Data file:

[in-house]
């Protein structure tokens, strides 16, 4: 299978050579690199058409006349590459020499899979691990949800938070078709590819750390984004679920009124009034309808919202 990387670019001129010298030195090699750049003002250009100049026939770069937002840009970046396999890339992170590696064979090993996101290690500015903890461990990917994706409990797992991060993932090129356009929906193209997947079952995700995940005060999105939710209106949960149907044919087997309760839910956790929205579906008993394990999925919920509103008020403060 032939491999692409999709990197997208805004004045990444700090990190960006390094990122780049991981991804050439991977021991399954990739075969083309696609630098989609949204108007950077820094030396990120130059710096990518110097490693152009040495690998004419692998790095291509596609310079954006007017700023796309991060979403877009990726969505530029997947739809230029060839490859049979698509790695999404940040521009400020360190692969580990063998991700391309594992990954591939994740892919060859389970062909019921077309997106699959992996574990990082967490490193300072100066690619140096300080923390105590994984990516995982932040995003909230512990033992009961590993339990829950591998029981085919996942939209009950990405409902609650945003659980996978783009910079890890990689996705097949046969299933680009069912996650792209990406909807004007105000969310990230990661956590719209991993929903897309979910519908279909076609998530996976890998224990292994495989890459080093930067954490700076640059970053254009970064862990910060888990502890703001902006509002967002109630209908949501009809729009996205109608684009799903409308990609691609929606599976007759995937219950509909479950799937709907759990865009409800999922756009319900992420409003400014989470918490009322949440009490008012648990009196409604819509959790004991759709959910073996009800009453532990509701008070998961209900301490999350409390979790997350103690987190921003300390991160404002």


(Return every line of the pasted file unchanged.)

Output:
[in-house]
């Protein structure tokens, strides 16, 4: 299978050579690199058409006349590459020499899979691990949800938070078709590819750390984004679920009124009034309808919202 990387670019001129010298030195090699750049003002250009100049026939770069937002840009970046396999890339992170590696064979090993996101290690500015903890461990990917994706409990797992991060993932090129356009929906193209997947079952995700995940005060999105939710209106949960149907044919087997309760839910956790929205579906008993394990999925919920509103008020403060 032939491999692409999709990197997208805004004045990444700090990190960006390094990122780049991981991804050439991977021991399954990739075969083309696609630098989609949204108007950077820094030396990120130059710096990518110097490693152009040495690998004419692998790095291509596609310079954006007017700023796309991060979403877009990726969505530029997947739809230029060839490859049979698509790695999404940040521009400020360190692969580990063998991700391309594992990954591939994740892919060859389970062909019921077309997106699959992996574990990082967490490193300072100066690619140096300080923390105590994984990516995982932040995003909230512990033992009961590993339990829950591998029981085919996942939209009950990405409902609650945003659980996978783009910079890890990689996705097949046969299933680009069912996650792209990406909807004007105000969310990230990661956590719209991993929903897309979910519908279909076609998530996976890998224990292994495989890459080093930067954490700076640059970053254009970064862990910060888990502890703001902006509002967002109630209908949501009809729009996205109608684009799903409308990609691609929606599976007759995937219950509909479950799937709907759990865009409800999922756009319900992420409003400014989470918490009322949440009490008012648990009196409604819509959790004991759709959910073996009800009453532990509701008070998961209900301490999350409390979790997350103690987190921003300390991160404002």